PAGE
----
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Guided Reading: Good First Teaching for All Childrenby Irene C. Fountas
Synopses & Reviews
Among the many changes to sweep American literacy education has been a move toward whole class instruction. Nonetheless, children still bring to literacy a wide range of experiences and competencies. How, then, might teachers best support a literate community yet still meet the needs of individual readers? For Fountas and Pinnell, the answer lies in guided reading, which allows children to develop as individual readers within the context of a small group. Their new book is the richest, most comprehensive guided reading resource available today and the first systematic offering of instructional support for guided reading adherents.
Guided Reading was written for K-3 classroom teachers, reading resource teachers, teacher educators, preservice teachers, researchers, administrators, and staff developers. Based on the authors' nine years of research and development, it explains how to create a balanced literacy program based on guided reading and supported by read aloud, shared reading, interactive writing, and other approaches. While there is an entire chapter devoted solely to the process by which children become literate, every chapter clearly presents the theoretical underpinnings of the practices it suggests. Also included are guidelines for:
Best of all, there are well over 2,500 leveled books in the Appendixes, along with many other reproducible resources that teachers will use for years to come.
"Good first teaching is the foundation of education and the right of every child," assert the authors. With the publication of this book, educators themselves will find the foundation in reading skills instruction they so rightly deserve.
Book News Annotation:
Intended for K-3 classroom teachers and others involved in teaching that age group. Drawing on the authors' nine years of research and development, explains how to create a balanced literacy program based on guided reading and supported by reading aloud, shared reading, interactive writing, and other approaches. Includes both theoretical underpinnings and practical guidelines, along with a listing of 2,500 leveled books, and other reproducible resources.
Annotation c. Book News, Inc., Portland, OR (booknews.com)
This book is the richest, most comprehensive guided reading resource available today and the first systematic offering of instructional support for guided reading adherents.
Includes bibliographical references (p. 393-397) and index.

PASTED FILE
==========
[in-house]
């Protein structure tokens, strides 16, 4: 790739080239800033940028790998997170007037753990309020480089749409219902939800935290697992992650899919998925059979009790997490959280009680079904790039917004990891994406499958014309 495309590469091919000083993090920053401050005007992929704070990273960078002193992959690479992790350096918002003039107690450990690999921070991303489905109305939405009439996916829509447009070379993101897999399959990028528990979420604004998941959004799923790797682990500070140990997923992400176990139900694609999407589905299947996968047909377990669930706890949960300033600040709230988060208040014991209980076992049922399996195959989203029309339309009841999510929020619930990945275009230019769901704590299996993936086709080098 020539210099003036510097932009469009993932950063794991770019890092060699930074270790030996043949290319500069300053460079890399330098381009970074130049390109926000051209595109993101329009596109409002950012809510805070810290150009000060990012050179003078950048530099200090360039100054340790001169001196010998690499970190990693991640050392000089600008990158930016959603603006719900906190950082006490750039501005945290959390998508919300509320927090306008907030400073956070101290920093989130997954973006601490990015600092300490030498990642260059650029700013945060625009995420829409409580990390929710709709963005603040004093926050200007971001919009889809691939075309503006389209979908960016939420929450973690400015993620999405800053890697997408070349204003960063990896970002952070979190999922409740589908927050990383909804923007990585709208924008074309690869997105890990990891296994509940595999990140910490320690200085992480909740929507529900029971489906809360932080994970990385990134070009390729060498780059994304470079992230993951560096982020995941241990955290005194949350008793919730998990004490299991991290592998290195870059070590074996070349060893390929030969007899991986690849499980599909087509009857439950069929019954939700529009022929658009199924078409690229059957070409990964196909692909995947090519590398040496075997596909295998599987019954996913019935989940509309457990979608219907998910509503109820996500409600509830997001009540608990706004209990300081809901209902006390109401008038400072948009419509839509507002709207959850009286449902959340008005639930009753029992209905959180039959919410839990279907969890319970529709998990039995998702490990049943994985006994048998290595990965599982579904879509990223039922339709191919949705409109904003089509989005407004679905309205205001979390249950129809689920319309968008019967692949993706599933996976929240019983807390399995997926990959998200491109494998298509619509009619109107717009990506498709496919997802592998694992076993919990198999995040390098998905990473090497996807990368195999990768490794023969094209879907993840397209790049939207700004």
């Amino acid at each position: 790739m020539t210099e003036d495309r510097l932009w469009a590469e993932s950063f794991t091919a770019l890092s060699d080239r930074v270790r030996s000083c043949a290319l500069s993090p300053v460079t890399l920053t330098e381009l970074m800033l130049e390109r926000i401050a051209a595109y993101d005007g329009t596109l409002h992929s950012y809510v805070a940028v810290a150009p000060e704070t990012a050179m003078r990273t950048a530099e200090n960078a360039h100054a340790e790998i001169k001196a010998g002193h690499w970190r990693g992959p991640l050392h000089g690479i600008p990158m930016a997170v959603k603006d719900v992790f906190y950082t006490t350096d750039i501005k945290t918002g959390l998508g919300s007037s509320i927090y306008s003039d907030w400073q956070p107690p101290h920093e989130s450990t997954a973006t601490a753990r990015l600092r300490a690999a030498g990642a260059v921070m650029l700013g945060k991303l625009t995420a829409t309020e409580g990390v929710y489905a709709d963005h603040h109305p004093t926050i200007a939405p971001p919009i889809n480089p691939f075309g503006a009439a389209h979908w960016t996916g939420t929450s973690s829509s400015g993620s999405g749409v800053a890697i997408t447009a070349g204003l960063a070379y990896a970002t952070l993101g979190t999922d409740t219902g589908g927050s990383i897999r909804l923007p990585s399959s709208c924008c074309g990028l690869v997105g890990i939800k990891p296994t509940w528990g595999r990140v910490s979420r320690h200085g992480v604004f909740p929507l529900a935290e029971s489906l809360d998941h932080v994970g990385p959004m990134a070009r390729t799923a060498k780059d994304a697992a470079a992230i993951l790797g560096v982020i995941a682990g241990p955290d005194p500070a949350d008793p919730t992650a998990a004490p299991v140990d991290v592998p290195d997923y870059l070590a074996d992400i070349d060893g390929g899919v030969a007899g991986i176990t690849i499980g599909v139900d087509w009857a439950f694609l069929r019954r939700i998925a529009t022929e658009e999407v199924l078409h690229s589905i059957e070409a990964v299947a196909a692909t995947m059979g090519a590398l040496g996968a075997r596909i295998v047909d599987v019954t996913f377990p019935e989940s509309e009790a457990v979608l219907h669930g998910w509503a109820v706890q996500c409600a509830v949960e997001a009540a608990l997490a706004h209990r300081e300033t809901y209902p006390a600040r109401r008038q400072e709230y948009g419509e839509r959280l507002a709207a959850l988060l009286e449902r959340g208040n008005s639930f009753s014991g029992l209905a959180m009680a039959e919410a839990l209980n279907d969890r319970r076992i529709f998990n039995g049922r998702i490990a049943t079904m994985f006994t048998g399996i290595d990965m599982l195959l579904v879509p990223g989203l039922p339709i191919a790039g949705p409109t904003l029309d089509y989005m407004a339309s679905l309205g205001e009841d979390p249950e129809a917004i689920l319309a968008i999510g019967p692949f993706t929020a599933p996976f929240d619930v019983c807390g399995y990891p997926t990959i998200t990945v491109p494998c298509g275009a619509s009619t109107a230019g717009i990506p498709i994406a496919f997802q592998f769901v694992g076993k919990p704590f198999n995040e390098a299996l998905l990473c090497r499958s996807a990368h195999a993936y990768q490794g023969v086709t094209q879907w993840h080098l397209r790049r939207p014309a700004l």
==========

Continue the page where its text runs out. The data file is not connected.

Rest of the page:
About the Author
GAY SU PINNELL is a professor in the School of Teaching and Learning at The Ohio State University. She has extensive experience in classroom teaching and field-based research, and in developing comprehensive approaches to literacy education. She has received the International Reading Associations Albert J. Harris Award for research and the Charles A. Dana Foundation Award for her contributions to the field of education. She is also a member of the Reading Hall of Fame.IRENE C. FOUNTAS , a professor in the School of Education at Lesley University in Cambridge, Massachusetts, has been a classroom teacher, language arts specialist, and consultant in school districts across the nation and abroad. She works extensively in the literacy education field and directs the Literacy Collaborative in the School of Education at Lesley University.
Table of Contents
What Is Guided Reading?
Building on Early Literacy
Guided Reading Within a Balanced Literacy Program
Designing and Organizing the Learning Environment
Managing the Classroom
Using Assessment to Inform Teaching
Using Running Records
Creating a Text Gradient
Using a Leveled Set of Books
Selecting and Introducing Books
Teaching for Strategies
Learning About Letters and Words
Shifts Over Time
Good First Teaching with a Second Chance to Learn
A. Keep Books Order Form
B. Work Board Icons
C. Alphabet Chart
D. Management of Guided Reading-Ten-Day Plan
E. Guided Reading Record Version One
F. Guided Reading Record Version Two
G. Guided Reading Observations
H. Record of Book-Reading Progress Version One
Record of Book-Reading Progress Version Two
J. Making a Folder Letter Book
K. Evaluation Response for Text Gradient
L. Guided Reading Self-Assessment
M. Guided Reading Book List
N. Book Publishers/Distributors
What Our Readers Are Saying
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